• Networking and cooperation – the new employee should be introduced to the working networks central to their performance. The immediate manager and colleagues play a special role in helping the new employee into the relevant networks.
  • Competences and competence development - the new employee should, as a minimum, be able to independently undertake minor tasks and be acquainted with the most central processes.

The new employee’s buddy, colleagues and manager have a special responsibility to ensure that the new employee receives ongoing feedback.

Information concerning international employees

 
  • Culture - in connection with introduction of international employees, there should be special focus on the workplace culture. Therefore, you should consider your workplace culture and describe this carefully, since nothing will be a given for new international employees. 
  • Family - if there are any accompanying family members, this can have a considerable impact on the employee’s well-being. Ask about the family and make sure that they have access to the assistance and the resources needed.

The first 90 days

At the end of the first 90 days, a three-month follow-up interview will be held at which the manager and employee evaluate the first 90 days. As a manager, it is important to continuously clarify expectations, provide feedback and be clear about aspects such as:

  • The complexity of tasks
  • The volume of tasks
  • The quality of deliveries
  • Independence in the performance of tasks

It is also important to focus on:

  • Culture - after 90 days, the new employee will probably have built up a relatively good sense of the formal and informal culture in the organisation.
  • Rules and processes - by this time, the new employee should be familiar with the rules and processes. This can be ensured by e.g. e-learning, meetings, peer-to-peer training, etc.
  • Networking and cooperation - if only the formal networks have been introduced at this point, it may be a good idea to focus on the informal networks.
  • Competences and competence development – at the end of the first 90 days, the new employee should have the opportunity to discuss competence development and any career perspectives with their immediate manager.

The new employee’s buddy, colleagues and immediate manager still have a responsibility to ensure that the new employee gains an understanding of this.

Information concerning international employees

 
  • Culture - with regard to international employees cultural aspects play a more significant role.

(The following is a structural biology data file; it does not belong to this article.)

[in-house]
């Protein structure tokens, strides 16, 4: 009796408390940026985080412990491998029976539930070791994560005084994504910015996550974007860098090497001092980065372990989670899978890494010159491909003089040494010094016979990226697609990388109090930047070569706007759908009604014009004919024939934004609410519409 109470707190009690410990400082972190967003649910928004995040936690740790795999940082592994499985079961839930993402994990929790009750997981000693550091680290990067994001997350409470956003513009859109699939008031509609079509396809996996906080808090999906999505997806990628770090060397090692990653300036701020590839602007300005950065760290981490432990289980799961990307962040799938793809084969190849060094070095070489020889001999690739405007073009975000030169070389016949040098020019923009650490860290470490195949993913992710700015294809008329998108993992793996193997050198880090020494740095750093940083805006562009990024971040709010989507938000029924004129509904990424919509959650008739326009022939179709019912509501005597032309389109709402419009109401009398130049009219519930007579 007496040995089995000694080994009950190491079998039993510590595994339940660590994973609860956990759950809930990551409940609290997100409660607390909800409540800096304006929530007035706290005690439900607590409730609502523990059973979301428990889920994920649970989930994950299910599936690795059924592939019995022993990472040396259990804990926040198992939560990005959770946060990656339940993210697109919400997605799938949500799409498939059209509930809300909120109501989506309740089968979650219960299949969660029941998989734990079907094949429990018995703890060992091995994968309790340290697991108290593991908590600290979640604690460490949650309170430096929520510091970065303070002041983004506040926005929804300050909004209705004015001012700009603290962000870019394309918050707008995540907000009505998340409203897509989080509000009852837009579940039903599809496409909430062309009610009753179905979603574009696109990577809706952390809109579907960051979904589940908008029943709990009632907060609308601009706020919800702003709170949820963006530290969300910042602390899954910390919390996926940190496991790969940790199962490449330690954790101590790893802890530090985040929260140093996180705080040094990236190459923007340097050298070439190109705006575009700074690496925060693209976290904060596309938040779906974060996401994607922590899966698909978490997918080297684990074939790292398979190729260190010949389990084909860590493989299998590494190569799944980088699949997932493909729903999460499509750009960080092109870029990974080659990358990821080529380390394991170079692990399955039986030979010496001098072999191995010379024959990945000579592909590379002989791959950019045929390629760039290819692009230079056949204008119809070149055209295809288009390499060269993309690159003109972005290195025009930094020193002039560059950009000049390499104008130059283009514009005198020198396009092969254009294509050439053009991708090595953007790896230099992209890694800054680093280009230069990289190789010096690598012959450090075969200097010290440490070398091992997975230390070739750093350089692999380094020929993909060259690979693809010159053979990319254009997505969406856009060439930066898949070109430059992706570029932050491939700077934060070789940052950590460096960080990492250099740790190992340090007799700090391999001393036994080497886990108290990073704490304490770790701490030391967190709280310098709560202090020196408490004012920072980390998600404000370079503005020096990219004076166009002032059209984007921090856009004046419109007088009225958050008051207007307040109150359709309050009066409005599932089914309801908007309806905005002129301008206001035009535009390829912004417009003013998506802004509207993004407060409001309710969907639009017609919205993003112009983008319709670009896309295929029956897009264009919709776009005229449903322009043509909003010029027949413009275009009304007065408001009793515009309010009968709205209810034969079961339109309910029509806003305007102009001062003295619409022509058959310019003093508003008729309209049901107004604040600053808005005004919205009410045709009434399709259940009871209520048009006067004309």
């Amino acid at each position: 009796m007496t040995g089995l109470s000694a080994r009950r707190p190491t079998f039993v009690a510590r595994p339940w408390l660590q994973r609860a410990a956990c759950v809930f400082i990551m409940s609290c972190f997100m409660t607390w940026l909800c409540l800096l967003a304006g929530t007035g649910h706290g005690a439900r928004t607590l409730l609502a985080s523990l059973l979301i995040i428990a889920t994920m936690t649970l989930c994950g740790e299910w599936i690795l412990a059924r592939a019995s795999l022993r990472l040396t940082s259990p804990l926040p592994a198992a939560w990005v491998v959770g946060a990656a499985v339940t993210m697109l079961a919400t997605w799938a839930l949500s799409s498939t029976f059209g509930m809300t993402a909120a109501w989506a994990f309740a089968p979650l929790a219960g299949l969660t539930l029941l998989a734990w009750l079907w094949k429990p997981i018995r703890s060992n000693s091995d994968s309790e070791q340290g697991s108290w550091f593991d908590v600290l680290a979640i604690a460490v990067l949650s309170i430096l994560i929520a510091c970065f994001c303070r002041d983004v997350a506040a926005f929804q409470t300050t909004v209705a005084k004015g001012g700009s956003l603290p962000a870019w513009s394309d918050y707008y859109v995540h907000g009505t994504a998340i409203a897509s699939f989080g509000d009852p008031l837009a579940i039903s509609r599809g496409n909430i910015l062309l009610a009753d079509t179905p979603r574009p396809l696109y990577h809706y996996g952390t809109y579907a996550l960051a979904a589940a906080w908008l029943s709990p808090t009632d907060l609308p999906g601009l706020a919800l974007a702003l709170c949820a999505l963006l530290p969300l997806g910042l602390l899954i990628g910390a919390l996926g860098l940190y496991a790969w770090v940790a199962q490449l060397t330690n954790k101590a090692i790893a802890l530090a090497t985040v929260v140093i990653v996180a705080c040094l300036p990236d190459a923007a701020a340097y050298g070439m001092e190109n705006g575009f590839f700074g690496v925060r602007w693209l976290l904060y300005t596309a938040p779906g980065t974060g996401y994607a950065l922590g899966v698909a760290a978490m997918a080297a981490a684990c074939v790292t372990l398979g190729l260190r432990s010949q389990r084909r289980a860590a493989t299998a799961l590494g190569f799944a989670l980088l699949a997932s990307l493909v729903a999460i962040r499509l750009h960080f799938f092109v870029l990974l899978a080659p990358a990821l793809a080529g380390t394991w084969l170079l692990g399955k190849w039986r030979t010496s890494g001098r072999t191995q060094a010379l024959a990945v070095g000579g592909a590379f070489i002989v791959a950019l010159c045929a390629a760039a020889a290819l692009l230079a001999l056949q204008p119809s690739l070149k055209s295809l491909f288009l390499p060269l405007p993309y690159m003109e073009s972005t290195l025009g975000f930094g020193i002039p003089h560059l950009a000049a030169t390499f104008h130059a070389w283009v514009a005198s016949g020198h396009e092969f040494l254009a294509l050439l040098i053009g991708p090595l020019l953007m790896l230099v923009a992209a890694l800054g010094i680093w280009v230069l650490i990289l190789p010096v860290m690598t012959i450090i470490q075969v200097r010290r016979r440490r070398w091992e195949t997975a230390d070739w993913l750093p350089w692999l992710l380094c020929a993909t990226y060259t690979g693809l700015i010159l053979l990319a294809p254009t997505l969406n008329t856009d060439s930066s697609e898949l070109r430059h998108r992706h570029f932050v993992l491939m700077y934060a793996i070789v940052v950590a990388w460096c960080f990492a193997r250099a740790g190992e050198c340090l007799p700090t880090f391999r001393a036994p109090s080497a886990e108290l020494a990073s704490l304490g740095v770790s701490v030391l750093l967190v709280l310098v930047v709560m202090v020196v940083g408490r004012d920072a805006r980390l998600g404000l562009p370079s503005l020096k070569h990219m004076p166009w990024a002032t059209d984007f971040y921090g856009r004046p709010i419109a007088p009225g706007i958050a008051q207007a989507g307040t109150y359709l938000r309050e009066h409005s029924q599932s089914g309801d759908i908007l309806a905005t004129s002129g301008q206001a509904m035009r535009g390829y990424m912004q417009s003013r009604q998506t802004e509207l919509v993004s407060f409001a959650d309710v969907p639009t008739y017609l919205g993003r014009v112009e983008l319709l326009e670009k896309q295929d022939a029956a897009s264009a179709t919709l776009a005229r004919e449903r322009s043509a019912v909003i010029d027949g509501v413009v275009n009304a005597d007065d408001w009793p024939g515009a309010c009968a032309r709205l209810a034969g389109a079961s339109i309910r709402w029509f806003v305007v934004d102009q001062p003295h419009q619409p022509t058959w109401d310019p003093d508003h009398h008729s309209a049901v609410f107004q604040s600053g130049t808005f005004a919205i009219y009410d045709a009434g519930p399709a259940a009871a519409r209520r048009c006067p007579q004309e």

• Networking and cooperation - social relations must typically be built up from scratch, and it is therefore important that the workplace helps the new international employee in this respect.
  • Competences and competence development - if the employee is expected to learn Danish, it is important to follow up and ensure that the international employee develops the required Danish language skills.

Being a buddy

A buddy is a colleague who engages closely with the new employee, in order to give him/her the best possible start. The buddy is typically responsible for welcoming the new employee on his/her first day at work, eating lunch together, answering questions about the informal rules and norms, and introducing colleagues, etc.

Usually, the buddy will support the new employee during the first one-three months. A buddy is not a mentor., It is therefore important that the person who is professionally responsible is not assigned to be the new employee’s buddy as well.

When finding a buddy, it is important to find an employee who:

  • is motivated for the role
  • is empathic and can put themselves in the place of the new employee
  • has good communication skills

It is important to allocate the necessary resources to create a good relationship, and the role should be characterised by a high degree of voluntariness.

Information concerning international employees

Consider whether the new international employee should have both a Danish and an international buddy. There may be a need for both. The Danish buddy can help to introduce the Danish culture, values and norms, and help to create relations across cultures. The international buddy can share “insider knowledge” and provide an introduction to Danish culture from an international angle, to make life easier for the new international employee.    

 

Training and instruction

The workplace has a statutory obligation when it comes to ensure that the new employee's work is safe and healthy.

In The Danish Working Environment Authority's guide on training and supervision of the work the following is stated:

The employer must ensure that the employees receive adequate and appropriate training and instruction in executing their tasks in a safe manner. In addition, the employer must make sure to supervise that the employees actually carry out their work in a safe way and follow the instructions (...)

At AU, the occupational health and safety organisation's task is to establish principles for training and instruction for the employees. The principles must be adapted to the working conditions and the employees' needs.